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The Catalina Islander
Avalon, California
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August 14, 2009     The Catalina Islander
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August 14, 2009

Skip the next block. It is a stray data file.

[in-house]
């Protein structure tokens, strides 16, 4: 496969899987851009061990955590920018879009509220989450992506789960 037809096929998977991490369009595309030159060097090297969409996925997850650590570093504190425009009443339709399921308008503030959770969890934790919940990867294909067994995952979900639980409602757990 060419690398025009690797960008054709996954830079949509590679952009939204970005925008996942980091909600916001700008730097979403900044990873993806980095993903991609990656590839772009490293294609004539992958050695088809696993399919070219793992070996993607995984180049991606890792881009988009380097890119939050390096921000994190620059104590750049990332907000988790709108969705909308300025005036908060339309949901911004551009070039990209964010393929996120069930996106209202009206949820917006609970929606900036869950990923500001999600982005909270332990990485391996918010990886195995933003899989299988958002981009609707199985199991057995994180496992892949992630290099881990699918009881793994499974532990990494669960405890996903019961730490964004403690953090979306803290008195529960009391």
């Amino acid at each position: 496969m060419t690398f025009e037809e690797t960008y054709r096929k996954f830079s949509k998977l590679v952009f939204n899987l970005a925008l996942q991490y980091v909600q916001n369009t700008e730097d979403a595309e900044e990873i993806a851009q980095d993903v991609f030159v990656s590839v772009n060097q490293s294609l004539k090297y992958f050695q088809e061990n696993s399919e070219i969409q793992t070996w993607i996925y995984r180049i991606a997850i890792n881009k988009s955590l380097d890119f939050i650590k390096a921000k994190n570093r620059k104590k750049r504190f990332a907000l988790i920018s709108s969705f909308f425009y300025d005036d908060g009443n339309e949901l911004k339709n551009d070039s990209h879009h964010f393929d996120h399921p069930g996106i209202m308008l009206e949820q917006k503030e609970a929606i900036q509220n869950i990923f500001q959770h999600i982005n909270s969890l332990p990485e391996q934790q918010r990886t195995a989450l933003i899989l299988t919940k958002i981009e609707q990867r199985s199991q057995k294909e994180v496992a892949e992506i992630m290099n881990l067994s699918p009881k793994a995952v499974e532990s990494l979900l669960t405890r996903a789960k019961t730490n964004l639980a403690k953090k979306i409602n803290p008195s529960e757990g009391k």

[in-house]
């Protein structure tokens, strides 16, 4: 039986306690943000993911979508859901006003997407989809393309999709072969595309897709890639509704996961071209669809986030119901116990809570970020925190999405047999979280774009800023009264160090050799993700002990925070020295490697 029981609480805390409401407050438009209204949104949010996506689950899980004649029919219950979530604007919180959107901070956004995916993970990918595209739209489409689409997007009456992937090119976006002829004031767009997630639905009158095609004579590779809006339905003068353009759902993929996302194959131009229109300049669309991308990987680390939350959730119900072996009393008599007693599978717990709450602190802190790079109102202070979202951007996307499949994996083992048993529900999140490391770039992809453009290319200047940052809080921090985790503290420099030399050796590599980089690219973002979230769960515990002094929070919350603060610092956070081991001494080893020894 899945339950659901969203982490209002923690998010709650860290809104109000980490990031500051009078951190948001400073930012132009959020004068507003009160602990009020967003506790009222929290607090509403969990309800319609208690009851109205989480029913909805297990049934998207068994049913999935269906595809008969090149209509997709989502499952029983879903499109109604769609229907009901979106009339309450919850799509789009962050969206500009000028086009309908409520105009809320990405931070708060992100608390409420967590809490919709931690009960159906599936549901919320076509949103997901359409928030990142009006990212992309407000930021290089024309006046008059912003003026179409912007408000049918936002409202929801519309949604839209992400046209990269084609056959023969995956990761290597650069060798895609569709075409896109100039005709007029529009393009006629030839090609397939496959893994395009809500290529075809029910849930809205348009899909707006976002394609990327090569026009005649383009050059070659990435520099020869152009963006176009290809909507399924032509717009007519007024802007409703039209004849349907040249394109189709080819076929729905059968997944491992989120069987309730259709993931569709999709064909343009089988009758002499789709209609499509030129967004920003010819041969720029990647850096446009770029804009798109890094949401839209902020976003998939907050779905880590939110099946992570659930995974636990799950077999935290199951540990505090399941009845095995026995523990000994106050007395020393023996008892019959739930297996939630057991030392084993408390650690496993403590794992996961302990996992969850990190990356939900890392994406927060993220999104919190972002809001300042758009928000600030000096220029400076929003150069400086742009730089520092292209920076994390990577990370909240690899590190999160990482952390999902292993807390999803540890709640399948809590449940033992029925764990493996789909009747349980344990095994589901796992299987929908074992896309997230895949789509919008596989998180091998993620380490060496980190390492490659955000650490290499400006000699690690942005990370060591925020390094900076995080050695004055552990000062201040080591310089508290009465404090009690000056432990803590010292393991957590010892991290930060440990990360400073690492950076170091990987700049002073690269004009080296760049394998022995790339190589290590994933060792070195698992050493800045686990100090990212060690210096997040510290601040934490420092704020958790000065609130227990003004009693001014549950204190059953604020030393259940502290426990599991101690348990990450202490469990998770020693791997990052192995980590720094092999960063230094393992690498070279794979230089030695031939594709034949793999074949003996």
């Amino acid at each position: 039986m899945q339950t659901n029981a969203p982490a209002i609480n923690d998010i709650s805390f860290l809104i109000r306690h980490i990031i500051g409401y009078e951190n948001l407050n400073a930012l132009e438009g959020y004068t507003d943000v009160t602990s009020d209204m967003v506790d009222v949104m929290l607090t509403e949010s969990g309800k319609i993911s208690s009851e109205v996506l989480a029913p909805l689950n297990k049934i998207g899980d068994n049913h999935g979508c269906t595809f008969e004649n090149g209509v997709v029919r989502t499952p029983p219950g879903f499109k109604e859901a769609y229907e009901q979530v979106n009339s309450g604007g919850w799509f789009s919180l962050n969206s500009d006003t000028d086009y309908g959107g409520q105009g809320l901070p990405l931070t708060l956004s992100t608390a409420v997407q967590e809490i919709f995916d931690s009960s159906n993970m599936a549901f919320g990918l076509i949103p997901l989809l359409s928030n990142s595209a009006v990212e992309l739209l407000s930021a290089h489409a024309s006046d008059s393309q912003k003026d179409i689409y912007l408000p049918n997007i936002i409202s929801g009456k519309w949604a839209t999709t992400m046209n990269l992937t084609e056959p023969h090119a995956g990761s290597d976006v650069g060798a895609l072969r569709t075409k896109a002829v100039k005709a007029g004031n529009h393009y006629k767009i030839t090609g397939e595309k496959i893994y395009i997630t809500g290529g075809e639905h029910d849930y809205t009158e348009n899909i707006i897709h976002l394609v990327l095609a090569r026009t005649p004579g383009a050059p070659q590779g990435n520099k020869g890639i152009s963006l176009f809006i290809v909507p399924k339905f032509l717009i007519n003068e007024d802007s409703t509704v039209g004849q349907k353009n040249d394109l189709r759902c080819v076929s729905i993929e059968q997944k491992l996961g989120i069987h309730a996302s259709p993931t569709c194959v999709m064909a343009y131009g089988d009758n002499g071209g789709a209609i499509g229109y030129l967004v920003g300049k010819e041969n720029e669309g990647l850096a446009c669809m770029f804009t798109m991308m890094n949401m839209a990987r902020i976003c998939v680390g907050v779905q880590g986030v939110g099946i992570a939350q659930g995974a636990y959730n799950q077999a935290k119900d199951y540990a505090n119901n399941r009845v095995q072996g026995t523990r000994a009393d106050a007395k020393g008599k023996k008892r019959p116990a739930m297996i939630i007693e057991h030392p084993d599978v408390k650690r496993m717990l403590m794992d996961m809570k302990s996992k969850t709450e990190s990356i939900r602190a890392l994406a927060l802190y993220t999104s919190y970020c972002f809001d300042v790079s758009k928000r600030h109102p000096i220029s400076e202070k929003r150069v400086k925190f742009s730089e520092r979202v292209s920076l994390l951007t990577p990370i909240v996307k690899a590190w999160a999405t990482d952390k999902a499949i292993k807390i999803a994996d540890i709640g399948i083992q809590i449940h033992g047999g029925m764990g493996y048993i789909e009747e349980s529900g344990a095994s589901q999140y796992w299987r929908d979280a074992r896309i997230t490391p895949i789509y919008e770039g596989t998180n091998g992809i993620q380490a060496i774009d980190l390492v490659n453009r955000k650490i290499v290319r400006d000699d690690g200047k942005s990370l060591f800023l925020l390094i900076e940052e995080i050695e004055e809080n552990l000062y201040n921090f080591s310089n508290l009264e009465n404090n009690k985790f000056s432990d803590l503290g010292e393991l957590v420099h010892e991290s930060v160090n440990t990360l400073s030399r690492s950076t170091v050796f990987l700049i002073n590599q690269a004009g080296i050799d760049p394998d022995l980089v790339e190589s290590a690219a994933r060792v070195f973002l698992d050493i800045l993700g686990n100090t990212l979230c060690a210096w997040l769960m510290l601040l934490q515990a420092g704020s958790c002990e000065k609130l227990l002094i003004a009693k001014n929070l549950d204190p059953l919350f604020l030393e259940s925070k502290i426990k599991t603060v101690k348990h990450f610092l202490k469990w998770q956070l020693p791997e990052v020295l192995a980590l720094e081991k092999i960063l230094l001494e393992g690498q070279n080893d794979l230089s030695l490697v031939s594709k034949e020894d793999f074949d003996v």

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Friday, August 14, 2009 The CATAUNA ISLANDER Authentic Chinese junk Met Wen Ti visits Island BY DENNIS KAISER Like a relic from a different age, the Chinese junk known as the Met Wen Ti appeared out of the mist of the early morning fog at Two Harbors over the weekend. Spectators may have wondered - had they finally found the shorter route to Asia that eluded Christopher Columbus? Had they hooked into some kind of time portal or alternate universe where east meets west. In the final end, as often happens, there was a simple explanation. What they saw was a 54-foot, completely authentic replica of a Chinese Junk that was built 15 years ago in China. The nostalgic effect of seeing the boat is perhaps due m part that it was built to the complete specifications and style of a 16th century Chinese Junk. The boat is actually a Southern California recreation attraction. According to the Web site www.boatandbed.com/mei_wen_ ti, the boat provides a unique and adventurous getaway without ever leaving Long Beach. At 53 feet in length, this boat offers a large aft deck that comfortably seats eight people. It is usually languishing around Long Beach, giving guests an unusually night out enjoying the views of the Queen Mary, the Long Beach skyline and the surrounding marina.. Guests enjoy some pleasant surprises about the junk. The interior is just as authentic, decorated with many Chinese artifacts. The large master bedroom has a queen-size bed, walk-in closet and additional armoire for storage. The one bathroom on board has a large shower. The salon area has a pull-out couch, great for two small children or one adult. The salon also has a TV/VCR and a portable stereo with CD player and tape deck. The boat also has a large galley that seats four, complete with refrigerator, microwave, coffee maker and toaster. For more information on the Met Wen Ti at (562) 436-3111 or send e-mails to boatandbed@ yahoo.corn. Doug Oudin contributed to this report. Page 9 The Chinese junk replica Met Wen Ti delighted people who saw it anchored of~ Catalina recently. The ship is usually in Long Beach and acts as a bed and ~reakfast/museum. History From page 1 As Catalina became a popu- lar tourist destination in the late 1800s, no travel literature was without mention of the "famed marine gardens." A huge fleet of glass bottom row boats competed for the many visitor dollars. As glass bottom boat popularity grew, larger more modem boats were constructed. A glass bottom stemwheeler was built in 1898, forerunner to the side-wheeler. The Lady Lou was the first of the side-wheel- ers and was built in 1905. The last side-wheeler to glide through Lover's Cove was the Phoenix, which left the Island in the early 1990s. Many people experienced the kelp beds through the windows of the Phoenix, enjoying not only the view, but also the feel of the old wooden boat. Mention the Phoenix and happy memories abound. Mention the dive bell and eyes light up. The dive bell offered an expe- rience of a deep-sea dive that fascinated many in the era where few explored the ocean, especially while completely submerged. Advertisements for the bell claimed "you'll be as safe and comfy as you are in a department Avalon Veteran's Memorial Park Purchase a brick for the Memorial Walkwav $75 Contact Dave Gardner (310) 510-1484 or write for an application: Avalon Veterans of Foreign Wars P.O. BOX 1672 AVALON, CA 90704 store elevator ... Glass ports around the walls let you watch brilliantly colored fish dart among tall strands of underwater kelp." Between 1950 and 1961 a pier over what is now the Casino Dive Park held the diving bell and its housing. Designed and built by Edmund S. Martine, the diving bell was installed off Casino Point in 1950 and took 12 people at a time down into the kelp beds. Small portholes encircled the bell and offered passengers a glimpse of the intriguing marine life. A poster advertised that the bell could go to a depth of 40 feet, but many who have been on it~ recall going a shallower depth. The steel bell weighed three tons and entered and exited the water on an up/down ~entral guide shaft by a motor driven cable. The ascent and descent were generally slow, held back by the cable. But as some recall, the real thrill was when the grip on the cable was released, allowing the buoyant bell to shoot to the sur- face like a cork. A motor and air compressor were mounted in a superstructure atop the shaft while an anchor block on the ocean bottom sup- ported the guide tube on which the diving bell slid up and down. In 1952 the bell was leased to Jack and Phyllis Wyvell who then purchased it in 1955. After six years, they sold it to William Beck and operated it until the end of the summer season. In 1961 it was taken to Atlantic City where Beck expected it to be a more financially rewarding EARLY BIRD SPECIALS!! 4pro to 6:30pro MONDAY- FRIDAY FREE CHIPS AND SALSA Baby Back Ribs Top Sirloin 12.00 10.00 10.00 enterprise. It must have been as this marked the end of the dive bell in Catalina. Glass bottom boats continue to this day and have evolved to the three semi-submersibles that now thrill visitors with trips to Lover's Cove. As technology improves we can look forward to new ways to experience the .ocean without get- ting wet. Before you go back to the mainland... take a little Catalina with you. Subscribe Today. P.O. Box 428 Tel: (310) 510-0500 TD6 Cfl~llJl~tt ISI~ltI1D~ Avalon. CA 90704 Fax: 1310) 510-2882 email: angela@cinews,us LIVE ENTERTAINMENT FEATURING GIL TORRES Thursday through Tuesday (NoCover) ALL YOU CAN EAT BREAKFAST BUFFET - Friday, Saturday and Sunday 8am-12pm $8.95! CHEESEBURGER IN PARADISE $3.00 Every Wednesday 5pm-8pm 509 CRESCENT STREET, AVALON (310) 510-1919